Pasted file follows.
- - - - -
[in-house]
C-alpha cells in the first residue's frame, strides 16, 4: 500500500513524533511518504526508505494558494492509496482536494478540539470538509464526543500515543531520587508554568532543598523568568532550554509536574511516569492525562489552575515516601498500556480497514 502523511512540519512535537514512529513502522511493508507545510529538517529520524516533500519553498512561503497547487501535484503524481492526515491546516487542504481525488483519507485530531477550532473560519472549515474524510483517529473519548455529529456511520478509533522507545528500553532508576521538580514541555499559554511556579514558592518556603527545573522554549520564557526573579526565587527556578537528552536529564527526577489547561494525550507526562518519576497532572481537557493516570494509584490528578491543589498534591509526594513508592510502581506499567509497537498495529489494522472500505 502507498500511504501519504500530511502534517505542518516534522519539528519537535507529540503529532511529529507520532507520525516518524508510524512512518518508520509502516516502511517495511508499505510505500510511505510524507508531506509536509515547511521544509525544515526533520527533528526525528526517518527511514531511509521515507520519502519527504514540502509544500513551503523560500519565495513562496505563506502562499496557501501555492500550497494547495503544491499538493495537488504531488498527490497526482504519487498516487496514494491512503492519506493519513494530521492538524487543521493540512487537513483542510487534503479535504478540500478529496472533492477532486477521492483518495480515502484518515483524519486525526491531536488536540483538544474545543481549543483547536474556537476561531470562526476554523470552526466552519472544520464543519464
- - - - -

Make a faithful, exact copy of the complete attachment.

[in-house]
C-alpha cells in the first residue's frame, strides 16, 4: 500500500513524533511518504526508505494558494492509496482536494478540539470538509464526543500515543531520587508554568532543598523568568532550554509536574511516569492525562489552575515516601498500556480497514 502523511512540519512535537514512529513502522511493508507545510529538517529520524516533500519553498512561503497547487501535484503524481492526515491546516487542504481525488483519507485530531477550532473560519472549515474524510483517529473519548455529529456511520478509533522507545528500553532508576521538580514541555499559554511556579514558592518556603527545573522554549520564557526573579526565587527556578537528552536529564527526577489547561494525550507526562518519576497532572481537557493516570494509584490528578491543589498534591509526594513508592510502581506499567509497537498495529489494522472500505 502507498500511504501519504500530511502534517505542518516534522519539528519537535507529540503529532511529529507520532507520525516518524508510524512512518518508520509502516516502511517495511508499505510505500510511505510524507508531506509536509515547511521544509525544515526533520527533528526525528526517518527511514531511509521515507520519502519527504514540502509544500513551503523560500519565495513562496505563506502562499496557501501555492500550497494547495503544491499538493495537488504531488498527490497526482504519487498516487496514494491512503492519506493519513494530521492538524487543521493540512487537513483542510487534503479535504478540500478529496472533492477532486477521492483518495480515502484518515483524519486525526491531536488536540483538544474545543481549543483547536474556537476561531470562526476554523470552526466552519472544520464543519464